as a partner for securing essential natural resources and protecting the climate
01 — The key questions for the Partner-Atlas
RELEVANCE: What relevance does Morocco have for Germany with regards to "securing essential natural resources and protecting the climate"?
Bordered by the Atlantic Ocean, the Mediterranean and the northern edge of the Sahara, the Kingdom of Morocco is highly vulnerable to climate change and its negative consequences. The country put the issue on its own agenda early on and drafted ambitious plans. In 2016, Marrakech hosted the 22nd United Nations Climate Conference (COP22). Today, Morocco has even become a regional leader in the areas of climate protection and sustainability. It has ranked for several years among the top ten in the Climate Change Performance Index (CCPI), and the 2021 Climate Action Tracker regards it as the only country in the MENA region that should be able, given continued efforts, to achieve the goal of keeping global warming below 1.5 Celsius up to the year 2100. Morocco thus enjoys remarkable prestige in this regard. It can offer itself internationally as a contact and cooperation partner, serve as a role model for others, and work together with Germany to achieve collective climate protection and sustainability goals.
At the same time, however, Morocco must rely on outside expertise and international cooperation to address climate change. From a European point of view, Morocco is a partner with potential, not least because the two sides already enjoy a relationship of trust. Their power grids are connected via Gibraltar, for example, and Morocco has long been a partner in plans to bring electricity from renewable sources to . Furthermore, Algerian gas has been reaching the Iberian Peninsula via the Maghreb-Europe Gas Pipeline (MEG) and Moroccan territory since 1996 – contributing to Europe’s energy supply. In 2021, however, the pipeline became a pawn in the bilateral tensions between Algeria and Morocco over the Western Sahara, and Algiers refused to renew the supply contract with Rabat. Once the conflict has been resolved, a resumption of the supply agreement is conceivable, as are alternative uses of the pipeline for Moroccan gas resources that are yet to be developed, or even for hydrogen.
WILLINGNESS: To what extent is Morocco willing to work with Germany in realising this interest?
Morocco depends on international support to implement its energy and climate-policy goals as well as its economic policy, the so-called New Development Model. The country’s progress in the energy sector is demonstrated, for example, by the fact that it has already achieved a 42 percent share of renewable energy in its electricity mix, which could rise to more than 60 by 2030. Also impressive is the Noor power station in Ouarzazate, the largest concentrated solar power plant in Africa, whose realisation was assisted by German companies and the KfW. Germany has long been a close economic partner of the Kingdom, but in terms of trade volumes it is surpassed by France, Spain, the USA and even China.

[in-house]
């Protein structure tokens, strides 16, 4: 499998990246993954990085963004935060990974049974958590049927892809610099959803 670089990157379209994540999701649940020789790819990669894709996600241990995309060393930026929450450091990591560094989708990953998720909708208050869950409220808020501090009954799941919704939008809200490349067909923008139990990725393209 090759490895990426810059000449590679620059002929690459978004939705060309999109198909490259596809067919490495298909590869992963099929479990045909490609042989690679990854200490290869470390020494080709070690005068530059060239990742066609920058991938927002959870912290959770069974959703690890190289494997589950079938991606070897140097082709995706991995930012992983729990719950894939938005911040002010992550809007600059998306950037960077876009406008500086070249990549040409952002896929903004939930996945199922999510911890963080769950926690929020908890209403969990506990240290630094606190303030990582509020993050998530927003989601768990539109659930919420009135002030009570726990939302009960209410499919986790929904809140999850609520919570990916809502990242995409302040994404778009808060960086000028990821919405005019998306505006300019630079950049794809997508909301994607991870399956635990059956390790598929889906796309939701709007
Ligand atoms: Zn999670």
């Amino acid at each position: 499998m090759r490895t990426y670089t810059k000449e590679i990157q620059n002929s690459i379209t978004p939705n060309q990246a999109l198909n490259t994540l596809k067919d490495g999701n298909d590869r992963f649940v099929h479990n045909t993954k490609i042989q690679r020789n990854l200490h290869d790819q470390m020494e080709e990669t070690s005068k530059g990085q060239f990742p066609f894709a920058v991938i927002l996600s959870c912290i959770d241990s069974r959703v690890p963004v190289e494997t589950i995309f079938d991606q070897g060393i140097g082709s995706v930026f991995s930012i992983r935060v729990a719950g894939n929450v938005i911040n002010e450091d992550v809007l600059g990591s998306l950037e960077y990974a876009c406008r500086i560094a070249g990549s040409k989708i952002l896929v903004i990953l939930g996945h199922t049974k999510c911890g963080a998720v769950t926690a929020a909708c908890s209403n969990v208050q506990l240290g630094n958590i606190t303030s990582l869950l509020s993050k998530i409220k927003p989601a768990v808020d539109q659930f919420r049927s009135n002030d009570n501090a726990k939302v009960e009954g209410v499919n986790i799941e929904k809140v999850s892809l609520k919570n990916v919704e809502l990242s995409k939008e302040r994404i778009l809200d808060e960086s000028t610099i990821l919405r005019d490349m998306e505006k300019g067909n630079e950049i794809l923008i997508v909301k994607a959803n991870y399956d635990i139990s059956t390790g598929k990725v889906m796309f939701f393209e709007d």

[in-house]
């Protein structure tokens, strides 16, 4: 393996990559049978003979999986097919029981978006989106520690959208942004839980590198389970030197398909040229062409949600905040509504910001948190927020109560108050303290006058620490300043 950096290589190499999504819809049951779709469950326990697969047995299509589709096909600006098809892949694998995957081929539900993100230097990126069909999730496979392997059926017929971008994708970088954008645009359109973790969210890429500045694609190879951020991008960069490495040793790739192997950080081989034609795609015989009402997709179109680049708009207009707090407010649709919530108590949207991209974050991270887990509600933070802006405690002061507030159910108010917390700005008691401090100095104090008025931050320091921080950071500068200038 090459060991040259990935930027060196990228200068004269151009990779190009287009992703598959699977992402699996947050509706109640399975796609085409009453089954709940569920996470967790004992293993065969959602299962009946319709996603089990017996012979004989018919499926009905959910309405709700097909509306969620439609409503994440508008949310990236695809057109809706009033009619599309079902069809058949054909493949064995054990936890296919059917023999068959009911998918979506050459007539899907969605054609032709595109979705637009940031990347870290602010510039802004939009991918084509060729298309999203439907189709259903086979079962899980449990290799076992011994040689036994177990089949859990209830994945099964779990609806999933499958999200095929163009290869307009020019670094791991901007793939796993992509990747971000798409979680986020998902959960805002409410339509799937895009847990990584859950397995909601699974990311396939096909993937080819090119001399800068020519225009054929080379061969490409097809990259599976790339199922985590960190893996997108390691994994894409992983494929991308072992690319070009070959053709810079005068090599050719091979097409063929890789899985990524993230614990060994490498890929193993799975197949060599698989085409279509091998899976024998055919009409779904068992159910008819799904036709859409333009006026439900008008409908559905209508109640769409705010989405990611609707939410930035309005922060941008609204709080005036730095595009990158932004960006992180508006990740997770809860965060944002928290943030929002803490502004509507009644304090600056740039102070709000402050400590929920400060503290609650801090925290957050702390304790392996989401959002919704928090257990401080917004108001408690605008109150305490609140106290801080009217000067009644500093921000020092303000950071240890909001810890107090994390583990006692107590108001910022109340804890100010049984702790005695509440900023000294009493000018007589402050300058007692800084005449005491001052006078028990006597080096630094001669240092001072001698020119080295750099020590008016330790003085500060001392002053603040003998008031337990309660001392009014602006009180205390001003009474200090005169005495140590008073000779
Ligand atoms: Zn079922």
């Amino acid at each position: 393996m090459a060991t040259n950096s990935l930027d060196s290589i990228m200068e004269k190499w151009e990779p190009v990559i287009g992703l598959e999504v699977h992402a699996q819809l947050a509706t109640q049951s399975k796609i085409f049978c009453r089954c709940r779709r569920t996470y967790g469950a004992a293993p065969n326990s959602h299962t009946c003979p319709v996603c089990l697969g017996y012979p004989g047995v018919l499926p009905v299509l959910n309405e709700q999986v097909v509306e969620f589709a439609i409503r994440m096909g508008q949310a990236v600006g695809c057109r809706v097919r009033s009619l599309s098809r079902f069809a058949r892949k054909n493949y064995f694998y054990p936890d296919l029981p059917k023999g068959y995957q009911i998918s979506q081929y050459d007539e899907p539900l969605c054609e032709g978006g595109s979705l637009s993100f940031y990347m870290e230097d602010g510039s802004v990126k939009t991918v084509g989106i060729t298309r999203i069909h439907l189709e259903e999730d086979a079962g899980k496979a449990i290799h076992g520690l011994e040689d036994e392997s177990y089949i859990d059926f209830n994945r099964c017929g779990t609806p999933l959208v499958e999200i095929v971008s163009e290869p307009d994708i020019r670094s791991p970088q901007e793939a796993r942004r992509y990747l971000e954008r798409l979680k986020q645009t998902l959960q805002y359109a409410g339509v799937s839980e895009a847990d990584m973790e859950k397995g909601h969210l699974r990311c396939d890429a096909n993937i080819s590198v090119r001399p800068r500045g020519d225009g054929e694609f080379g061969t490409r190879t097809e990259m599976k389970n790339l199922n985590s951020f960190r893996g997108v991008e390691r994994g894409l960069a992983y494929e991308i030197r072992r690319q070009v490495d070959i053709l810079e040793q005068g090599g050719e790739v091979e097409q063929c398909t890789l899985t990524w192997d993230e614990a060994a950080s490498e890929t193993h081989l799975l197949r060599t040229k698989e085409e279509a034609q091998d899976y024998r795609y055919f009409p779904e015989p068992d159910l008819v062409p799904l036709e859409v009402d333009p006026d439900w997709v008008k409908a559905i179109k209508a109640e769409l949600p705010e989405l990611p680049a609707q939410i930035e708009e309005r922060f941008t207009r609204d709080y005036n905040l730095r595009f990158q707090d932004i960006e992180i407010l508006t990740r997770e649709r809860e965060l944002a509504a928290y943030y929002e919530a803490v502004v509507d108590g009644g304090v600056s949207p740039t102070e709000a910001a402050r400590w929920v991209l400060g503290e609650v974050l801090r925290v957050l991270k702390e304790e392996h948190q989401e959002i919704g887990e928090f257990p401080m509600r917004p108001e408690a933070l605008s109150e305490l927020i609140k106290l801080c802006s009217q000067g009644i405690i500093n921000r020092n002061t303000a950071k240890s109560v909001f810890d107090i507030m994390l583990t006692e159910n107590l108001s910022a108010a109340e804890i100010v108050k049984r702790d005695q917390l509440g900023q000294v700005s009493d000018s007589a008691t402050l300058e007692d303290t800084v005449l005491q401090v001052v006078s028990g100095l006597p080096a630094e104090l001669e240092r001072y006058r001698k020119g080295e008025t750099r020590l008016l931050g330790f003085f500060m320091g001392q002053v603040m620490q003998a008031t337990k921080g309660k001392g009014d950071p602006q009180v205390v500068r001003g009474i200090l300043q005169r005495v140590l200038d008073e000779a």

Despite a few joint projects, especially in the areas of environment, climate, vocational training and migration, bilateral relations are not completely free of tensions, due in particular to Morocco’s claims to sovereignty over the territory of the Moroccan-controlled Western Sahara. Germany takes the position that a solution to this conflict can only be found within the negotiating framework of the United Nations. In 2021, Rabat temporarily broke off diplomatic relations with Berlin for this reason. This had a negative impact on cooperation on climate, energy and environmental policy, and valuable trust was lost. Cooperation has been slow to take off again since the bilateral rapprochement in spring 2022, when Berlin agreed to recognise an autonomy plan that Morocco had proposed in 2017 for a possible solution to the conflict in the disputed region. The diplomatic escalation made it clear that Morocco attaches great importance to its political interests in the Western Sahara, where rich deposits of natural resources are suspected and large fishing grounds lie right off the coast.
STATUS QUO: How close is Germany and Morocco's current cooperation in this area?
Morocco has to date been Germany’s second largest trading partner in Africa, with trade dominated by the automotive industry and the production of fertilisers and chemical products. The country is also a popular tourist destination. Environmental and climate protection is a key topic in German-Moroccan relations, an issue that Berlin has so far addressed primarily through development policy measures.